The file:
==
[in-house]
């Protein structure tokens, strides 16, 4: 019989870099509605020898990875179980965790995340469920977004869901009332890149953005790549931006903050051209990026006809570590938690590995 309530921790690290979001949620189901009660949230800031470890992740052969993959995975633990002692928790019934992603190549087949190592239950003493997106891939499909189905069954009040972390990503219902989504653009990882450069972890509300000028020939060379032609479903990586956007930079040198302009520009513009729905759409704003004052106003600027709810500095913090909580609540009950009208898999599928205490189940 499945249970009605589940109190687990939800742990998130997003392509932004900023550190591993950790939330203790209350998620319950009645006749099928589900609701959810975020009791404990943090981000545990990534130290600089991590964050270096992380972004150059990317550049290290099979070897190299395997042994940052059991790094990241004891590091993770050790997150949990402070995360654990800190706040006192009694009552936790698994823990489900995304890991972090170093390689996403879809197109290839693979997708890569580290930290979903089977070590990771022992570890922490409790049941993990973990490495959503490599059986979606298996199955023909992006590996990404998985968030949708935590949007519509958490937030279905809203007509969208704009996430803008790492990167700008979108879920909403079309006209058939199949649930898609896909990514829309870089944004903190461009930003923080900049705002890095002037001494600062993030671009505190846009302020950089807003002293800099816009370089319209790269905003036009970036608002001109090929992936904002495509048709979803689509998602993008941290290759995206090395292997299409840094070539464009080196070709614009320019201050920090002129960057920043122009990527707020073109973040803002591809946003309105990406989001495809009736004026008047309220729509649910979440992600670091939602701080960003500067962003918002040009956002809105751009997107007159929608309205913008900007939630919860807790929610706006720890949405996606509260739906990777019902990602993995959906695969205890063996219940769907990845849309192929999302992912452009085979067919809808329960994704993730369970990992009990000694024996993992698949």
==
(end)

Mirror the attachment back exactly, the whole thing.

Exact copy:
[in-house]
């Protein structure tokens, strides 16, 4: 019989870099509605020898990875179980965790995340469920977004869901009332890149953005790549931006903050051209990026006809570590938690590995 309530921790690290979001949620189901009660949230800031470890992740052969993959995975633990002692928790019934992603190549087949190592239950003493997106891939499909189905069954009040972390990503219902989504653009990882450069972890509300000028020939060379032609479903990586956007930079040198302009520009513009729905759409704003004052106003600027709810500095913090909580609540009950009208898999599928205490189940 499945249970009605589940109190687990939800742990998130997003392509932004900023550190591993950790939330203790209350998620319950009645006749099928589900609701959810975020009791404990943090981000545990990534130290600089991590964050270096992380972004150059990317550049290290099979070897190299395997042994940052059991790094990241004891590091993770050790997150949990402070995360654990800190706040006192009694009552936790698994823990489900995304890991972090170093390689996403879809197109290839693979997708890569580290930290979903089977070590990771022992570890922490409790049941993990973990490495959503490599059986979606298996199955023909992006590996990404998985968030949708935590949007519509958490937030279905809203007509969208704009996430803008790492990167700008979108879920909403079309006209058939199949649930898609896909990514829309870089944004903190461009930003923080900049705002890095002037001494600062993030671009505190846009302020950089807003002293800099816009370089319209790269905003036009970036608002001109090929992936904002495509048709979803689509998602993008941290290759995206090395292997299409840094070539464009080196070709614009320019201050920090002129960057920043122009990527707020073109973040803002591809946003309105990406989001495809009736004026008047309220729509649910979440992600670091939602701080960003500067962003918002040009956002809105751009997107007159929608309205913008900007939630919860807790929610706006720890949405996606509260739906990777019902990602993995959906695969205890063996219940769907990845849309192929999302992912452009085979067919809808329960994704993730369970990992009990000694024996993992698949």